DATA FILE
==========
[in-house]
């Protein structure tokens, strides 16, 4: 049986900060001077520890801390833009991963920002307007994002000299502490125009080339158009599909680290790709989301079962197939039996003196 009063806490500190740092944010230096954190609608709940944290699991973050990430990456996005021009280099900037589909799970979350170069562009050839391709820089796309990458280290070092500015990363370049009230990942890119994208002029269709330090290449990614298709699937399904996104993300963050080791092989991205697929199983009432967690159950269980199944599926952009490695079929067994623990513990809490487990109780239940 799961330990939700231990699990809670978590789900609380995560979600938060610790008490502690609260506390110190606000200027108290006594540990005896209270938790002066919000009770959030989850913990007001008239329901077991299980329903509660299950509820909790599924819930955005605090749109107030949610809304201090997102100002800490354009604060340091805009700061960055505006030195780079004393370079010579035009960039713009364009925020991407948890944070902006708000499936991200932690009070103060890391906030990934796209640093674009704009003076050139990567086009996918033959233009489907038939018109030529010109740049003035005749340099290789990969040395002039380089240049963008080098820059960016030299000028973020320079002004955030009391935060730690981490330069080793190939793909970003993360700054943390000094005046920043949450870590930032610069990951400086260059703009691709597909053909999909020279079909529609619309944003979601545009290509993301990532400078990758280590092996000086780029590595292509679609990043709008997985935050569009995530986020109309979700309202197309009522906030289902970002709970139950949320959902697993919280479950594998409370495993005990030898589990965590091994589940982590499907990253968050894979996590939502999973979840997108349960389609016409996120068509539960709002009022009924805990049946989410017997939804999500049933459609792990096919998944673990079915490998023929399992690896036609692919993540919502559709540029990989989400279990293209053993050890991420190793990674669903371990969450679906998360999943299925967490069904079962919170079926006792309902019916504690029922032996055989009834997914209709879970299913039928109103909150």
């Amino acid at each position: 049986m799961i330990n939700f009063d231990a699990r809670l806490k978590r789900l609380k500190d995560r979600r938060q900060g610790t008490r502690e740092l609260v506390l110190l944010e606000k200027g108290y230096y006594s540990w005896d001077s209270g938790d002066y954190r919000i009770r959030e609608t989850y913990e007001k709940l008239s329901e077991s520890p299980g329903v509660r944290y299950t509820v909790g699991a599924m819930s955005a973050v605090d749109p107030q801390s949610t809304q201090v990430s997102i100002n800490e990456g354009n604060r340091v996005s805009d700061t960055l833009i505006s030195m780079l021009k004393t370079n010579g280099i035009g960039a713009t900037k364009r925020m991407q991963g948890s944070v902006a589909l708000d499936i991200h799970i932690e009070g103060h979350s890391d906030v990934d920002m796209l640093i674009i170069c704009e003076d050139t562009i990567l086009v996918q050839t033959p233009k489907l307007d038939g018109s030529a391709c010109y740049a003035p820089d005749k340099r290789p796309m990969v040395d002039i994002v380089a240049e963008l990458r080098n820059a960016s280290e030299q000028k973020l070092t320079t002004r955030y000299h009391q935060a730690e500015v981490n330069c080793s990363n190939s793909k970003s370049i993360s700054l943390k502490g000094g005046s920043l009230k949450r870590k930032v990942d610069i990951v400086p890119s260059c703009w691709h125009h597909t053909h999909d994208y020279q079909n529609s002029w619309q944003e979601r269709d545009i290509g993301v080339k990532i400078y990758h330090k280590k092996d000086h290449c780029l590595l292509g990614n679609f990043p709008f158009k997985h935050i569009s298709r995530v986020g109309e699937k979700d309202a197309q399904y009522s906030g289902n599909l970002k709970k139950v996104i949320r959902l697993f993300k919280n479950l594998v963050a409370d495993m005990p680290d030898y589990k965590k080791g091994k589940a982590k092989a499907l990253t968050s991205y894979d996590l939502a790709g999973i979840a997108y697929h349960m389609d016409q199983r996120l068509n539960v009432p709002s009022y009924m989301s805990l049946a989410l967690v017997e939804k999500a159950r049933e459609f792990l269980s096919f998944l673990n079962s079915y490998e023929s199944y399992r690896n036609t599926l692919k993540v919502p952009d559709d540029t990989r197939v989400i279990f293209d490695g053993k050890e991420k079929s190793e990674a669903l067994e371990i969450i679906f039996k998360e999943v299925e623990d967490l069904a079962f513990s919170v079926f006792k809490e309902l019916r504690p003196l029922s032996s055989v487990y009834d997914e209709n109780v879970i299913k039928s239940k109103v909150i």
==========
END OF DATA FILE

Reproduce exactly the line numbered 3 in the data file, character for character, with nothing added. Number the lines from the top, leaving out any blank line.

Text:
């Amino acid at each position: 049986m799961i330990n939700f009063d231990a699990r809670l806490k978590r789900l609380k500190d995560r979600r938060q900060g610790t008490r502690e740092l609260v506390l110190l944010e606000k200027g108290y230096y006594s540990w005896d001077s209270g938790d002066y954190r919000i009770r959030e609608t989850y913990e007001k709940l008239s329901e077991s520890p299980g329903v509660r944290y299950t509820v909790g699991a599924m819930s955005a973050v605090d749109p107030q801390s949610t809304q201090v990430s997102i100002n800490e990456g354009n604060r340091v996005s805009d700061t960055l833009i505006s030195m780079l021009k004393t370079n010579g280099i035009g960039a713009t900037k364009r925020m991407q991963g948890s944070v902006a589909l708000d499936i991200h799970i932690e009070g103060h979350s890391d906030v990934d920002m796209l640093i674009i170069c704009e003076d050139t562009i990567l086009v996918q050839t033959p233009k489907l307007d038939g018109s030529a391709c010109y740049a003035p820089d005749k340099r290789p796309m990969v040395d002039i994002v380089a240049e963008l990458r080098n820059a960016s280290e030299q000028k973020l070092t320079t002004r955030y000299h009391q935060a730690e500015v981490n330069c080793s990363n190939s793909k970003s370049i993360s700054l943390k502490g000094g005046s920043l009230k949450r870590k930032v990942d610069i990951v400086p890119s260059c703009w691709h125009h597909t053909h999909d994208y020279q079909n529609s002029w619309q944003e979601r269709d545009i290509g993301v080339k990532i400078y990758h330090k280590k092996d000086h290449c780029l590595l292509g990614n679609f990043p709008f158009k997985h935050i569009s298709r995530v986020g109309e699937k979700d309202a197309q399904y009522s906030g289902n599909l970002k709970k139950v996104i949320r959902l697993f993300k919280n479950l594998v963050a409370d495993m005990p680290d030898y589990k965590k080791g091994k589940a982590k092989a499907l990253t968050s991205y894979d996590l939502a790709g999973i979840a997108y697929h349960m389609d016409q199983r996120l068509n539960v009432p709002s009022y009924m989301s805990l049946a989410l967690v017997e939804k999500a159950r049933e459609f792990l269980s096919f998944l673990n079962s079915y490998e023929s199944y399992r690896n036609t599926l692919k993540v919502p952009d559709d540029t990989r197939v989400i279990f293209d490695g053993k050890e991420k079929s190793e990674a669903l067994e371990i969450i679906f039996k998360e999943v299925e623990d967490l069904a079962f513990s919170v079926f006792k809490e309902l019916r504690p003196l029922s032996s055989v487990y009834d997914e209709n109780v879970i299913k039928s239940k109103v909150i």